Wine that's made it to space

Why send wine into space?
30 March 2021


Pouring a glass of red wine


To outer space now, and Adam Murphy’s been looking at some wine that’s been boldly going when no wine has gone before...

Adam - Getting an experiment to space and back again is good cause for celebration. The kind of occasion that calls for opening a nice bottle of wine.

It’s doubly good then, if that experiment was a bottle of wine. Or a dozen bottles of wine. 12 bottles, and 320 little vine shoots have just come back from the ISS after spending a year in space. The bottles were Chateau Petrus 2000, a wine very much in the bracket of “if you have to ask for the price, you can’t afford it.” But since you’re asking it’s about 5000 euro.

The kind that would be wasted on the likes of me, who’s preferred wine is “the one with the sale sticker on it". This is an experiment being run by the Institute of Vines, Science and Wine in France, along with Space Cargo Unlimited. The idea was to see if aging happened any differently in space, to down on the ground. When it was tasted, some claimed the wine that had been into space tasted “younger” than the one on Earth, but others still said it was incredibly hard to tell them apart. When I’m given wine it just tastes….fermented grapes?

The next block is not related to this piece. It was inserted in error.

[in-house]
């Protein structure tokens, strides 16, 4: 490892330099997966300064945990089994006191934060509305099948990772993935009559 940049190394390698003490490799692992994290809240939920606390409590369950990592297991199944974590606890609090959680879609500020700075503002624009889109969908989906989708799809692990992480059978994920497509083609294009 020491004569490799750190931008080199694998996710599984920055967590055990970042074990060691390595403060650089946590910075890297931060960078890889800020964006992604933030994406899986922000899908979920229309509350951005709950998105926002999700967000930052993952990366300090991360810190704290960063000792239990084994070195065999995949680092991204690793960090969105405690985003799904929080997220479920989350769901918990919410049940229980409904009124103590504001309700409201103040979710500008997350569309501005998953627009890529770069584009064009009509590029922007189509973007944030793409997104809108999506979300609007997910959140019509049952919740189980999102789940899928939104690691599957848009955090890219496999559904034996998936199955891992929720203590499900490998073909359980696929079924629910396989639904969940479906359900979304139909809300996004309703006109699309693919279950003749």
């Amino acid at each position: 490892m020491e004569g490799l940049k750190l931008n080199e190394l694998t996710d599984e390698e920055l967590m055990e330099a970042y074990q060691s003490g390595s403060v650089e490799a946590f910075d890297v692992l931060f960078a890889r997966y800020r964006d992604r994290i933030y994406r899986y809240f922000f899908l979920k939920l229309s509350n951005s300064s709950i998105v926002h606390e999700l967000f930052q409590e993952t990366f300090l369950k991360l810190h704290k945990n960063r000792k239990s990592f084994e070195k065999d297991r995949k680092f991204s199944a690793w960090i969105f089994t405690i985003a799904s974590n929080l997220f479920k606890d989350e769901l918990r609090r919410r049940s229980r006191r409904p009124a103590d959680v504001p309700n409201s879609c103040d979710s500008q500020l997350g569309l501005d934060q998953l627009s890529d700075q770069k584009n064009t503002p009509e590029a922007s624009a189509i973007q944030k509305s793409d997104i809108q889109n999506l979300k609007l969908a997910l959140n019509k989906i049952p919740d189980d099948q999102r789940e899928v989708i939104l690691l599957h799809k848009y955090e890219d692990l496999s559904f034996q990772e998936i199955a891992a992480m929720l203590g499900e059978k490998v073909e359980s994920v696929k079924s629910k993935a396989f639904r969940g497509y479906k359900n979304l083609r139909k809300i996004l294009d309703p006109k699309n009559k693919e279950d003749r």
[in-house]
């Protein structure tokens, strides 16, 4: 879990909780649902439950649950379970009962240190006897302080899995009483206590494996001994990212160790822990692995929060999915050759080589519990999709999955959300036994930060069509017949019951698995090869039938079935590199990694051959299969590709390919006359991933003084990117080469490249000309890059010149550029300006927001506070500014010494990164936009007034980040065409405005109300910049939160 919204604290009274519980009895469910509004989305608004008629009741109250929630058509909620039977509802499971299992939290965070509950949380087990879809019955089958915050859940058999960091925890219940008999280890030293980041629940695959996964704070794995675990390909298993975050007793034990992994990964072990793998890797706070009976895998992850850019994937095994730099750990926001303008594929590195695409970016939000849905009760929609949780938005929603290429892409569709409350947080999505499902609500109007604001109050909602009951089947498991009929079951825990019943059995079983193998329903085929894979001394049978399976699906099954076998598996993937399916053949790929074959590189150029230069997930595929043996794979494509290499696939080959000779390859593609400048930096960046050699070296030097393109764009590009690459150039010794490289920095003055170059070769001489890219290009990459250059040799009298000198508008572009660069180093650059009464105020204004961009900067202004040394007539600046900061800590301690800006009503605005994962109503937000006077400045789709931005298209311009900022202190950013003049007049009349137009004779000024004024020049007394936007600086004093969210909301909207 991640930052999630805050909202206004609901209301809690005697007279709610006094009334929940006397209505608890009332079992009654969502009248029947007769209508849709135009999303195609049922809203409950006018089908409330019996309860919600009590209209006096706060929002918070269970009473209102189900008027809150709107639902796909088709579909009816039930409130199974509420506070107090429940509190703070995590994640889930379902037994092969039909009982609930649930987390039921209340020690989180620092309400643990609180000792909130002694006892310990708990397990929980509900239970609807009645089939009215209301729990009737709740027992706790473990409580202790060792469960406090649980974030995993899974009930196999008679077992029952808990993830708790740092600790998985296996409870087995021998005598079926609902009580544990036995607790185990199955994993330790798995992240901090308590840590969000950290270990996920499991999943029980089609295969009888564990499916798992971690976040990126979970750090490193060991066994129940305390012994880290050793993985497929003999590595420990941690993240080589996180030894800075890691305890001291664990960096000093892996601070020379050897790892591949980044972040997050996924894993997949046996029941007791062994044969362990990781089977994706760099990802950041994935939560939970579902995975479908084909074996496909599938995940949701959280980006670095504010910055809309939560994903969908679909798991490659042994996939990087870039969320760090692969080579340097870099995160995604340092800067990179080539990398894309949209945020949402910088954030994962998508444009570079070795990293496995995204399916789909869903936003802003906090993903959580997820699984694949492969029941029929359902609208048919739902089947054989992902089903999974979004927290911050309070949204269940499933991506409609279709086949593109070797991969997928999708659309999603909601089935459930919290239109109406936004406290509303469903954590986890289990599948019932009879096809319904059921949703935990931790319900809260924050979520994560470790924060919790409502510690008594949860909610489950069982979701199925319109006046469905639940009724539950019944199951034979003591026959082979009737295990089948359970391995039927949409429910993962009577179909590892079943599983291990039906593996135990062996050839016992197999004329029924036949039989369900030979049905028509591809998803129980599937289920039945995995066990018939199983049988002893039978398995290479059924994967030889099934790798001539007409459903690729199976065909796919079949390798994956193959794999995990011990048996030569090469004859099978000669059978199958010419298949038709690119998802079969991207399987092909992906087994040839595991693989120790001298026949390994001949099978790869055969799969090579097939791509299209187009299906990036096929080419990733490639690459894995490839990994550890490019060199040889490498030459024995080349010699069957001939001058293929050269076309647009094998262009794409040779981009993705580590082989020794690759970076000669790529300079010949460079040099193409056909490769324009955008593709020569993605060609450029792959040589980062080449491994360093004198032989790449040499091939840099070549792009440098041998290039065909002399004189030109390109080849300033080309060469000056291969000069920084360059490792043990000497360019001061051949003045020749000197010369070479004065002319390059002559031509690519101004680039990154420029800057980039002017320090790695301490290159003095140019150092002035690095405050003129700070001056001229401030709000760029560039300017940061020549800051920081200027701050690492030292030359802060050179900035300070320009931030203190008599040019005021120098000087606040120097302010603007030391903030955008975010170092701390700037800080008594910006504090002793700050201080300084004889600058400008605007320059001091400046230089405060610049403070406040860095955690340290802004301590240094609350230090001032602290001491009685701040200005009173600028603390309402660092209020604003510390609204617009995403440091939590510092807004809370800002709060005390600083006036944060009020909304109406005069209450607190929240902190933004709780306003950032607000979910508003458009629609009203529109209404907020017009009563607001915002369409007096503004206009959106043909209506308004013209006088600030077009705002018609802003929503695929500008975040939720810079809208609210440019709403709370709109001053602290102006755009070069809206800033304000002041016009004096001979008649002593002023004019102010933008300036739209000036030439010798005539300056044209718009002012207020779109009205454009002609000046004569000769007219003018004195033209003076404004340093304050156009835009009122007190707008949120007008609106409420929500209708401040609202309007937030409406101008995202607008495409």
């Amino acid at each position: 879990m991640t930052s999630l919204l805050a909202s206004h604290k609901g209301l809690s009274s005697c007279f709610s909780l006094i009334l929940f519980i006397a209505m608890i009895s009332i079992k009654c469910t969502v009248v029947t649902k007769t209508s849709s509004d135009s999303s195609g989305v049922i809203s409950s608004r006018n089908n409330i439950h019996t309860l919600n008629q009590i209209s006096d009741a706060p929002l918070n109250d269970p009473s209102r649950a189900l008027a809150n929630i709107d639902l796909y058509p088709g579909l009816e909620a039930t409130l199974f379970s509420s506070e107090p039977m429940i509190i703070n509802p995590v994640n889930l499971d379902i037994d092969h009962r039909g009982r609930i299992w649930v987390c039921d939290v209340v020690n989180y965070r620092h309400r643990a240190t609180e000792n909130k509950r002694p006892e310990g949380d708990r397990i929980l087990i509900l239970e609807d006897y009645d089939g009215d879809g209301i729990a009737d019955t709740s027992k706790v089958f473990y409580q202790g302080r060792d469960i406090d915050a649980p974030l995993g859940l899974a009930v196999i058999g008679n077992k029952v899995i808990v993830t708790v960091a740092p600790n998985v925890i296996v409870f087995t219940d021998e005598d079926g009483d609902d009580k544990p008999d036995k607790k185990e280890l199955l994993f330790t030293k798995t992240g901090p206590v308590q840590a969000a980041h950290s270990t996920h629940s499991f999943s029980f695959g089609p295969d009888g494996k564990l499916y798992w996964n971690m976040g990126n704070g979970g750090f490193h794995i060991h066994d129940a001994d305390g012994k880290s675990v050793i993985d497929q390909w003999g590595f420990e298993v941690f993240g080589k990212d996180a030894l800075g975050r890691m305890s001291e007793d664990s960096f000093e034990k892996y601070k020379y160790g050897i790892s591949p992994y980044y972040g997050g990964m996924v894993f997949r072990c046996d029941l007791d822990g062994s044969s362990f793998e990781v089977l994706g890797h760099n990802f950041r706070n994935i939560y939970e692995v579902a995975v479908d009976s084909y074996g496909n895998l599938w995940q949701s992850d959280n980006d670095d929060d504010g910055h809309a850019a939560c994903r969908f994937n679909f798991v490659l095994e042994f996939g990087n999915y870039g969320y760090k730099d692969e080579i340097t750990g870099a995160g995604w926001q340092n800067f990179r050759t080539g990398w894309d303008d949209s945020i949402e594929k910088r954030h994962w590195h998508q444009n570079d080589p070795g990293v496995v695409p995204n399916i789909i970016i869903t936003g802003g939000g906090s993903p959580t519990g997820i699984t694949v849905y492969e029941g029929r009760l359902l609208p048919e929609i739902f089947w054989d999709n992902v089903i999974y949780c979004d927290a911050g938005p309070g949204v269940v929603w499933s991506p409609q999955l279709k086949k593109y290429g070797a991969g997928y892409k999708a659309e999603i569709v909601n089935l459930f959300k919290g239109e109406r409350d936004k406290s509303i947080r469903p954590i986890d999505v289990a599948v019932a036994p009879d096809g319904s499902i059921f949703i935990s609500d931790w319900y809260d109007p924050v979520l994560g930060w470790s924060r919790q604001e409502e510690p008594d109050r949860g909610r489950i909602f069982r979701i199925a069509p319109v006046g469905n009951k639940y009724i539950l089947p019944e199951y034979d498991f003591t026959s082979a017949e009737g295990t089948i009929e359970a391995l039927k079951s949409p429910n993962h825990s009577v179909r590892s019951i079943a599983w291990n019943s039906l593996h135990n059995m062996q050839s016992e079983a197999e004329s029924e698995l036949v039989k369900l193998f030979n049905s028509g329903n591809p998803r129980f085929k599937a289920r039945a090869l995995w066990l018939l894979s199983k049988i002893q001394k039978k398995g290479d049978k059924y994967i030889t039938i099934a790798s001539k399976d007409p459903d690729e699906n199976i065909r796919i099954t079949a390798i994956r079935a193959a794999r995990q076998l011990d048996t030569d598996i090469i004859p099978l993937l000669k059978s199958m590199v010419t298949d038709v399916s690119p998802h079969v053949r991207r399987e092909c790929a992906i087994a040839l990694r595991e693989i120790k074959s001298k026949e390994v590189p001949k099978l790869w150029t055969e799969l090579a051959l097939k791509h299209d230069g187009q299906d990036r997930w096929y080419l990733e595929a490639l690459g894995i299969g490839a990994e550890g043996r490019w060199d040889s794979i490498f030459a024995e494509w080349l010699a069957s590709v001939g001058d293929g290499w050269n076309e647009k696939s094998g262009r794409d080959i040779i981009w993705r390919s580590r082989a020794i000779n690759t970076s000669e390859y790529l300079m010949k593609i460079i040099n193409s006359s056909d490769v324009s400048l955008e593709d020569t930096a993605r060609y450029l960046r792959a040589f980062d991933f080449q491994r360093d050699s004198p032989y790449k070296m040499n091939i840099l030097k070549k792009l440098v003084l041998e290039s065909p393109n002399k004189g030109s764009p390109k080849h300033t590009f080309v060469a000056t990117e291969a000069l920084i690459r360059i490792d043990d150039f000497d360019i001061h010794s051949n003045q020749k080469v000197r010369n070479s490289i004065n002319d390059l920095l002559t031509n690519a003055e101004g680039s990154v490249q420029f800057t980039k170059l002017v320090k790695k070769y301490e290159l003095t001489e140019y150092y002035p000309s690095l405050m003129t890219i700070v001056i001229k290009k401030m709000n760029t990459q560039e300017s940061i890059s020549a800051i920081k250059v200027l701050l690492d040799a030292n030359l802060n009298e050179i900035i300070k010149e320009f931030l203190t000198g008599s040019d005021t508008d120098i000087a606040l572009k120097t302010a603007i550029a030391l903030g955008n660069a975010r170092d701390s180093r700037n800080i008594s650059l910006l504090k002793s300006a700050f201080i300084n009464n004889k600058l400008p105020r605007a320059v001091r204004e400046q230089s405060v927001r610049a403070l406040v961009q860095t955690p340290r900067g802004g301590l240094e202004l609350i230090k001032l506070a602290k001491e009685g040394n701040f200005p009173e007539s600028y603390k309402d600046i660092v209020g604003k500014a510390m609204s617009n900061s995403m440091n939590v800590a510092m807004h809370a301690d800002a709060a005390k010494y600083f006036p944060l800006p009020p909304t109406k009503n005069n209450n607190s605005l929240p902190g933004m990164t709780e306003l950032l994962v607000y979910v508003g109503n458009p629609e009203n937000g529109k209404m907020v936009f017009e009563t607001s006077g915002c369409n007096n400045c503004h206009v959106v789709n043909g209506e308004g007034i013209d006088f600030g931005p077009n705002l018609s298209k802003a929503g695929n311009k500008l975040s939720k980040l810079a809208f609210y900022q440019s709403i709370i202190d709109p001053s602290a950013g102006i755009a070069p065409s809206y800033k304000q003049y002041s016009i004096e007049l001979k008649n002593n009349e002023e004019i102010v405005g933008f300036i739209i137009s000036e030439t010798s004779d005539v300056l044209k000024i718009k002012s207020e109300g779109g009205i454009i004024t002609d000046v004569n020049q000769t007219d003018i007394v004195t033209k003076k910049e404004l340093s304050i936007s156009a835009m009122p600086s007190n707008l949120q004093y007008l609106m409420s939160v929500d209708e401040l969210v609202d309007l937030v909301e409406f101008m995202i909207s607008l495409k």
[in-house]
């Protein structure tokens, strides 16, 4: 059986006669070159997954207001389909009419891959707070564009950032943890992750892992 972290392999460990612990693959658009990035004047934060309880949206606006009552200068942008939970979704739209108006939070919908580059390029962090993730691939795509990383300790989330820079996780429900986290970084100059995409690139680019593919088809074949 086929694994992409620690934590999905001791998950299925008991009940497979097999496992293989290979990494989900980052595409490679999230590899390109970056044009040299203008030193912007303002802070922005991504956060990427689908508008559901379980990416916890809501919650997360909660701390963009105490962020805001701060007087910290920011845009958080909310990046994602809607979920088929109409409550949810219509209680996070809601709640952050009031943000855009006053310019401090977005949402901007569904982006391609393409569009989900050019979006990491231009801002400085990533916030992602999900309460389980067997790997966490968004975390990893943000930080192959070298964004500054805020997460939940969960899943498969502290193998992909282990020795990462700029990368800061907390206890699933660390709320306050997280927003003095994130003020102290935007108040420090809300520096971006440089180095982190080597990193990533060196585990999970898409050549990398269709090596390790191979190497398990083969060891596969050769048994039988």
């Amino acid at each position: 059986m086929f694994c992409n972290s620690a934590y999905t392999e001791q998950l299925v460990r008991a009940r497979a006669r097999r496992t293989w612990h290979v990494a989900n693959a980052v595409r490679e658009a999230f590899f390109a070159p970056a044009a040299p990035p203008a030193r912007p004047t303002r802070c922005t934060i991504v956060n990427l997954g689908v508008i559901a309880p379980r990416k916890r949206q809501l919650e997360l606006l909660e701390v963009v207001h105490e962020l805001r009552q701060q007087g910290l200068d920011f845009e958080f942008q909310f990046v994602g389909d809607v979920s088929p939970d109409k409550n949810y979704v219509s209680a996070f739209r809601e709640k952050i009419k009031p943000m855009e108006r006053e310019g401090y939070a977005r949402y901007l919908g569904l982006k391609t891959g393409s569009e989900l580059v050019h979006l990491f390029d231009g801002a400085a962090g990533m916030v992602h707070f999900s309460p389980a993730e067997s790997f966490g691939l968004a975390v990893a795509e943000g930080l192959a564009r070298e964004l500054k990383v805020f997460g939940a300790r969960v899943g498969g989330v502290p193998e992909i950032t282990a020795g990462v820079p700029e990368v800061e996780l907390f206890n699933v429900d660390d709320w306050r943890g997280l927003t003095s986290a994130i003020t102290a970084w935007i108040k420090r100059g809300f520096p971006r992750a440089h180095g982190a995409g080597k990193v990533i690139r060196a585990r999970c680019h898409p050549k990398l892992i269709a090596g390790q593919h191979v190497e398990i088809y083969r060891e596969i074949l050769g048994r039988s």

There is a reason to the space wine though. Here on Earth, when the wine is sitting there aging, there will be movement of liquid in the bottle. It’s called convection. Warmer liquid rises up, and cooler liquid goes down. This mixes around the oxygen in the bottle, and ingredients reacting with that, age the wine. But in space, up and down don’t really apply when there’s no gravity. So convection doesn’t really happen. So the rates of reaction in the wine change. The vines that came back all seemed to survive though, and are apparently growing faster back on Earth. Which, if I was a plant I’d rather grow down here too.

That’s all part of a plan to come up with more resistant vines. You send them boldly going when no grape vine has gone before, and they have to adapt to a whole host of changes that they never would. Then when they come back, maybe one of those changes helps them be more resilient to temperature, or a disease. At least you get a better understanding of how the plants adapt. Which is helpful for all agriculture really.

And if nothing else comes from it, at least there's some people who can say they got to drink space wine.


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